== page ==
FREAK Attack vulnerability rooted in US encryption policy

The Washington Post has reported on findings of a group of security researchers who have identfied a new security flaw that appears to have it's roots in earlier US encryption technology policy.

The FREAK attack (FREAK stands for Factoring RSA Export Keys),  reported by the Post, has it roots in earlier US encryption policy, which prevented strong encryption technologies from being exported outside the US.  This ensured that US government agencies would be able to decrypt foreign messages.  The US would allow deliberately weak export cipher suites - encryption technologies - to be exported, and these technologies have found their way into many products includiong OpenSSL.  While they are disabled by default, some implementations allow the message sequence of export cipher suites to be used even if a non-export cipher sequence was instantiated.

The researchs were able to launch a man-in-the-middle attack from a server which starts with a non-export cipher negotiation, and then they were able to negotiate an export cipher communication, which left the messages vulnerable to decryption within 7 hours using $50 worth of Amazon EC2 compute power, as the RSA key is only 512-bit.  Anyone with Internet access could initiate the attack.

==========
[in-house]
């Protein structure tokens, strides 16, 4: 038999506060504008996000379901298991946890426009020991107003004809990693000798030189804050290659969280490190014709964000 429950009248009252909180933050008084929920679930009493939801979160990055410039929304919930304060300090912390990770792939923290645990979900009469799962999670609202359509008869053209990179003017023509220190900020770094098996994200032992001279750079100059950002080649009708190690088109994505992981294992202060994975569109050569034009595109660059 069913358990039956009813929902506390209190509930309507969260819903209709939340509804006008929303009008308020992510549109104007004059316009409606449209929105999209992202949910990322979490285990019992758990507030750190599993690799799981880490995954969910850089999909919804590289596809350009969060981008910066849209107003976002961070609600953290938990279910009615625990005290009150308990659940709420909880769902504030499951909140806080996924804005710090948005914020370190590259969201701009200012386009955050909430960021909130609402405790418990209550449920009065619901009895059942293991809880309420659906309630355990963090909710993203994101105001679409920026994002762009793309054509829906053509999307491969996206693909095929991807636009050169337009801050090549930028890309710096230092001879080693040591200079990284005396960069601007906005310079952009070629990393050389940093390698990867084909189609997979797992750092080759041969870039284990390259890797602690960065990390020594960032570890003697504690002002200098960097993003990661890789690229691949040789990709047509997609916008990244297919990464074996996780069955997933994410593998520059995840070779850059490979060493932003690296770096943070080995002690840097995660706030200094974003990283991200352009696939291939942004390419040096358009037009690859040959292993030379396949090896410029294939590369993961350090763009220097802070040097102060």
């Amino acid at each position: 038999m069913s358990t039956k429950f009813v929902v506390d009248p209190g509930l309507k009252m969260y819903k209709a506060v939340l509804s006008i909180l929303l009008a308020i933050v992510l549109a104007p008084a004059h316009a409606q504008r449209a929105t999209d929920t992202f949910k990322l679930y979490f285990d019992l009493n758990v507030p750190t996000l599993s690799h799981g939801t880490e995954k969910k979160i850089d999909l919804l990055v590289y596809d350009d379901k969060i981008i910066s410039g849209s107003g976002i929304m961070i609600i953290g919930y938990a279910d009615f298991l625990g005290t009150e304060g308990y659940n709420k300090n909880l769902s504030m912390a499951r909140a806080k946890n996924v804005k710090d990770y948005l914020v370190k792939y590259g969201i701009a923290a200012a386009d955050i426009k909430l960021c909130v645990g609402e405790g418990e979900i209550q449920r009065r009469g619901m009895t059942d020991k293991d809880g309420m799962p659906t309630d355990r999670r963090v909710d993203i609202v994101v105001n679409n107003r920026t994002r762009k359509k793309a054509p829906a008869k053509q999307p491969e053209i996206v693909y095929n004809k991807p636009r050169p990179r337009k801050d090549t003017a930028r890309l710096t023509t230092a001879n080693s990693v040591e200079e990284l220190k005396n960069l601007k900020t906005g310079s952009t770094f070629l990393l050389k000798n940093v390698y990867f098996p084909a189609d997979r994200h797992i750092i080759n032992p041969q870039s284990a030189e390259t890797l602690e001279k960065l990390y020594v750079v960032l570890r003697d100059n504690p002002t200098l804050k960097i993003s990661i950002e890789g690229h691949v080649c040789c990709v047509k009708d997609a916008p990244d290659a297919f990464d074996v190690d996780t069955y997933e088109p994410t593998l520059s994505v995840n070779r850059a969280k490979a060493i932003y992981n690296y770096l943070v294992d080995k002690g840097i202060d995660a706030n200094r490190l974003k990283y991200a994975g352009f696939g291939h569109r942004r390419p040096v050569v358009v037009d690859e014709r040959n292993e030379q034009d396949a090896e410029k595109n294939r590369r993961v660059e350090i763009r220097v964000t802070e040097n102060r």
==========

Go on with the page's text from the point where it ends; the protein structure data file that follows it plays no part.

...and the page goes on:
Ironically, many high profile governement sites are vulnerable as they allow use of the export cipher suites.  Some mobile browsers - both Safari and one installed with Android - are also reported to be vulnerable to this flaw, which is concerning as they are not regularly or easily patched by telecom providers.  Experts warn that this comes as the US government continues to push companies and operators for backdoors to their systems, which only creates additional potential vectors for future attacks.

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And the original report

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This is a key-length issue. Factoring a 512 bit number takes a known amount of time which is by current standards tractable. What i'd be interested in knowing is whether there were cipher weaknesses that allowed the ciphers to be compromised *without* brute force. Using a 512 bit RSA key today is asking for trouble.